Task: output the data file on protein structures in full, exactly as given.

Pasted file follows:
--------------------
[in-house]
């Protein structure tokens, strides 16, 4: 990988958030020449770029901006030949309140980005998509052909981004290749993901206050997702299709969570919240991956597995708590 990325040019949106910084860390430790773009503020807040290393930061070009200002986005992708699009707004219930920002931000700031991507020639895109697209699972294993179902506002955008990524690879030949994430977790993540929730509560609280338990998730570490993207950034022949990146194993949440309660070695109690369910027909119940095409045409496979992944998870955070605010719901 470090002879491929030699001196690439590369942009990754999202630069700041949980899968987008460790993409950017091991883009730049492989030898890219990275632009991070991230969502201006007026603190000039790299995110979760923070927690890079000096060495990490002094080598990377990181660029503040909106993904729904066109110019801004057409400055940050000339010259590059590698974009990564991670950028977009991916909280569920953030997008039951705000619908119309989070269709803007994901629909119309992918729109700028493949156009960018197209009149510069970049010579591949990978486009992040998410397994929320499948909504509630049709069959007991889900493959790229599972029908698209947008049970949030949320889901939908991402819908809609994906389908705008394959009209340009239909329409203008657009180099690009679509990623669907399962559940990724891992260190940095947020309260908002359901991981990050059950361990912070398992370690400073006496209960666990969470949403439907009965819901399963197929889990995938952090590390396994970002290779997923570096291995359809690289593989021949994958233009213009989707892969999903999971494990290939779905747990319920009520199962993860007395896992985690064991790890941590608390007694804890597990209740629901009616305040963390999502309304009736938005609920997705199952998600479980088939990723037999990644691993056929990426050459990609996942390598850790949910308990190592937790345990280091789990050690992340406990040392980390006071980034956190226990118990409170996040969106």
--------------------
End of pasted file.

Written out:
[in-house]
């Protein structure tokens, strides 16, 4: 990988958030020449770029901006030949309140980005998509052909981004290749993901206050997702299709969570919240991956597995708590 990325040019949106910084860390430790773009503020807040290393930061070009200002986005992708699009707004219930920002931000700031991507020639895109697209699972294993179902506002955008990524690879030949994430977790993540929730509560609280338990998730570490993207950034022949990146194993949440309660070695109690369910027909119940095409045409496979992944998870955070605010719901 470090002879491929030699001196690439590369942009990754999202630069700041949980899968987008460790993409950017091991883009730049492989030898890219990275632009991070991230969502201006007026603190000039790299995110979760923070927690890079000096060495990490002094080598990377990181660029503040909106993904729904066109110019801004057409400055940050000339010259590059590698974009990564991670950028977009991916909280569920953030997008039951705000619908119309989070269709803007994901629909119309992918729109700028493949156009960018197209009149510069970049010579591949990978486009992040998410397994929320499948909504509630049709069959007991889900493959790229599972029908698209947008049970949030949320889901939908991402819908809609994906389908705008394959009209340009239909329409203008657009180099690009679509990623669907399962559940990724891992260190940095947020309260908002359901991981990050059950361990912070398992370690400073006496209960666990969470949403439907009965819901399963197929889990995938952090590390396994970002290779997923570096291995359809690289593989021949994958233009213009989707892969999903999971494990290939779905747990319920009520199962993860007395896992985690064991790890941590608390007694804890597990209740629901009616305040963390999502309304009736938005609920997705199952998600479980088939990723037999990644691993056929990426050459990609996942390598850790949910308990190592937790345990280091789990050690992340406990040392980390006071980034956190226990118990409170996040969106």